Each of the discs was ground with a diamond wheel into indexable cutting insert of diameter 0.500" and thickness of 0.125", with a sharp, unchamfered cutting edge, clamped into a standard toolholder with a 15 negative rake angle such as is used for indexable carbide inserts, and used to cut D-2 steel hardened to a bulk hardness of Rockwell 60. Cutting speed was 700 feet/min. with a depth of cut of 0.2mm and a feed of .05mm/revolution, with no coolant or lubricant. A glowing, red-to orange hot chip was formed, but after several passes the workpiece remained below about 70 C. (cool enough to touch). The finish obtained on the workpiece was very smooth, and there was no chipping of the insert. The amount of wear on the insert, as measured by the length of the wear land, was significantly less than that exhibited under identical conditions by the prior art CBN compact marketed under the trade name "Amborite", but was slightly more than the wear exhibited by the prior art CBN compact marketed under the trade name "BZN".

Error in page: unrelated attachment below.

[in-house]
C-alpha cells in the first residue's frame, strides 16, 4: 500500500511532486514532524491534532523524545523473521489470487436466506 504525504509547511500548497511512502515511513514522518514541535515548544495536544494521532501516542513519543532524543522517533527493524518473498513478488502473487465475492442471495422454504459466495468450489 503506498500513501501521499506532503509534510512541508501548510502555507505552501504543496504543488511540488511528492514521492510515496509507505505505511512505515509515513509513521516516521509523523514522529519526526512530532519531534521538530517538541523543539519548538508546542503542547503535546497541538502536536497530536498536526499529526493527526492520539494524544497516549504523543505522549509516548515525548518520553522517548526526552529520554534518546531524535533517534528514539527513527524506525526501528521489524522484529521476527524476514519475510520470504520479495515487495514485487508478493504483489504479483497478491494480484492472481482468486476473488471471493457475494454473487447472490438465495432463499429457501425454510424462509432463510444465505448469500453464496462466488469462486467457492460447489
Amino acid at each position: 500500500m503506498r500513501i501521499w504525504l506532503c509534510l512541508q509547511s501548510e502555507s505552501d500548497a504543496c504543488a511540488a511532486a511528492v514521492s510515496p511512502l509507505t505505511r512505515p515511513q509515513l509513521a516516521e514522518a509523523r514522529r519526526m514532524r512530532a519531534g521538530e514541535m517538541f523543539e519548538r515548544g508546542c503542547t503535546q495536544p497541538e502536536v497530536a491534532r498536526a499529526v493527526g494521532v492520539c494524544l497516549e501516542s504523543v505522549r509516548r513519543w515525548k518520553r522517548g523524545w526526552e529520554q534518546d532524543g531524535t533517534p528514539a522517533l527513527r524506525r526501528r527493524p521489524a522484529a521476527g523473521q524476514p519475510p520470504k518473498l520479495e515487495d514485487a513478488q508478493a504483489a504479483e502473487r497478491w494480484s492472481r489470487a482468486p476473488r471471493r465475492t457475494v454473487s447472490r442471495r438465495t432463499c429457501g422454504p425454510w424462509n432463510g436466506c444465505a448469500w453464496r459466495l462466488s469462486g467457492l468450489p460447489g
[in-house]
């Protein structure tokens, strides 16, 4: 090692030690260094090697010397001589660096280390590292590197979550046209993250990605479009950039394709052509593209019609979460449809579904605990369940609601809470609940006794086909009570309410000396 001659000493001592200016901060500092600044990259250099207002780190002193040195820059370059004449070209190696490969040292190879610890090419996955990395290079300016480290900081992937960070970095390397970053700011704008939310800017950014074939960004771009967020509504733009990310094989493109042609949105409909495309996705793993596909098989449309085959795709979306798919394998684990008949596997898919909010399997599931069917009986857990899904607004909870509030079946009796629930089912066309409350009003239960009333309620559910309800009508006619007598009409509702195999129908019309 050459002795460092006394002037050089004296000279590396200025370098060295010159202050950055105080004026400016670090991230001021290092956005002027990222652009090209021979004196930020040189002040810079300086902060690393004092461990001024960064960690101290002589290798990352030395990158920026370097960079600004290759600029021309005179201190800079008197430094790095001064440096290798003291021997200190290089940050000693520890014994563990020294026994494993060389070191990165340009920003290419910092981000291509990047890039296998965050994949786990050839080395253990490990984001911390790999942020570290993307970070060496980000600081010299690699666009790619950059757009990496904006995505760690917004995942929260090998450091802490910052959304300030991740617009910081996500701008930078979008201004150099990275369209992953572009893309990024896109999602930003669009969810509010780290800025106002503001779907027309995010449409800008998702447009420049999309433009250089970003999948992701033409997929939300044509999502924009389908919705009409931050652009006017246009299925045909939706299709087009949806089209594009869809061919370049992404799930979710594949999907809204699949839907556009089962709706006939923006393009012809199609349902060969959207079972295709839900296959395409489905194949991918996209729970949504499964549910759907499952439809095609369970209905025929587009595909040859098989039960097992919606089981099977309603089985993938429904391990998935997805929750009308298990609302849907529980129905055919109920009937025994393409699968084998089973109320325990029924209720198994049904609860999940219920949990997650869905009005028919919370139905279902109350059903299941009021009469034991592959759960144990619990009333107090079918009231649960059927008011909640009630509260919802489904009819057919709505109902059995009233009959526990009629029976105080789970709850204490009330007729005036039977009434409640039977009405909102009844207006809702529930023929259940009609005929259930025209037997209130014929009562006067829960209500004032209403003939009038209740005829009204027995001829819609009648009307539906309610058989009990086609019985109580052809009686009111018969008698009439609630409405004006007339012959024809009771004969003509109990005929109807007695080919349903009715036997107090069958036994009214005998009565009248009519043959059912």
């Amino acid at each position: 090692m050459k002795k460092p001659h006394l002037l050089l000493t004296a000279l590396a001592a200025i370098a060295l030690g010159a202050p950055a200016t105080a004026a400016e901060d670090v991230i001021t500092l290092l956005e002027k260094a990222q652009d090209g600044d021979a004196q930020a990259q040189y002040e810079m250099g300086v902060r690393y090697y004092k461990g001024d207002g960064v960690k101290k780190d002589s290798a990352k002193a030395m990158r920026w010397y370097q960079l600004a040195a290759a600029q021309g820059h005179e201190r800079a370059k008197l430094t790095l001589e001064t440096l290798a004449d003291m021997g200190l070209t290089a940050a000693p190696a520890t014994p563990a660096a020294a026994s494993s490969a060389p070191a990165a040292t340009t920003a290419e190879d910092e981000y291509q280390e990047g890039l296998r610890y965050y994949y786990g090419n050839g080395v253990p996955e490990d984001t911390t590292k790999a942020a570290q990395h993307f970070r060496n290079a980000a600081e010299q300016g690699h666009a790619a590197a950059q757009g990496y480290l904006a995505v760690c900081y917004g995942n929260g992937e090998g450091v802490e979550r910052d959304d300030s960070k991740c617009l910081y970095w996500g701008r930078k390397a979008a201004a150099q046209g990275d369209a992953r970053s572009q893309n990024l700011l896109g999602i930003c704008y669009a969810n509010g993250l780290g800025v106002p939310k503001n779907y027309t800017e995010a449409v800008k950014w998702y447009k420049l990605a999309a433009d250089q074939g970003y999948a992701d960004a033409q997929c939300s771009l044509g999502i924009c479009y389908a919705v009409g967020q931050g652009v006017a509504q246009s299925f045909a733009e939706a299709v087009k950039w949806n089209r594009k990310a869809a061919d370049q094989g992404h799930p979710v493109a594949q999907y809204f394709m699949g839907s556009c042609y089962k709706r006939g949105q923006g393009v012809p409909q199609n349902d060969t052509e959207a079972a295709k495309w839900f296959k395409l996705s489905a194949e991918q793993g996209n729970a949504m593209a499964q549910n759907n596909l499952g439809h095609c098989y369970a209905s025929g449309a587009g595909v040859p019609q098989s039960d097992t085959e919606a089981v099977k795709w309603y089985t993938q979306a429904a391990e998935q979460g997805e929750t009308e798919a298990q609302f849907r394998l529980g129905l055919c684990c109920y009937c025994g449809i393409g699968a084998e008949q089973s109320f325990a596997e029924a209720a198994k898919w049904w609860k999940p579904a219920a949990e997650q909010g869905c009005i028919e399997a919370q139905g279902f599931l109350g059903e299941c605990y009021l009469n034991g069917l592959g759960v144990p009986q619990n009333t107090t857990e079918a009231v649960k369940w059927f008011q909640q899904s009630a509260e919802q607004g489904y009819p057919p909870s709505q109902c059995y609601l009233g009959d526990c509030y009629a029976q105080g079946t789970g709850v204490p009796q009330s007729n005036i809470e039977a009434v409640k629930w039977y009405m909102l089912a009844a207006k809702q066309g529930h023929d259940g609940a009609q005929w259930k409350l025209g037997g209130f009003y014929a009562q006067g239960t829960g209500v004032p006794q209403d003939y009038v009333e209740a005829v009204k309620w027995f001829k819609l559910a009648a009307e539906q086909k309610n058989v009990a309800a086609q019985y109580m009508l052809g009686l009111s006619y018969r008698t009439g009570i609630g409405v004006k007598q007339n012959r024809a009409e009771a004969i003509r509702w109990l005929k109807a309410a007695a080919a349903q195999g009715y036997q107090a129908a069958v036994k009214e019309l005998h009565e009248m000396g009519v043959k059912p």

In cutting tests involving interrupted cuts, (15 impacts/sec. with 15,000 total impacts at a depth of cut 0.1mm) the wear and resistance to chipping of this compact equalled the impact resistance of the "Amborite" compact and greatly exceeded that of the "BZN" compact.

The compact of example 27 also withstood exposure to a temperature of 1200 C. in air for fifteen minutes with no discernable loss of performance in cutting hardened steel nor detectable change in any other properties.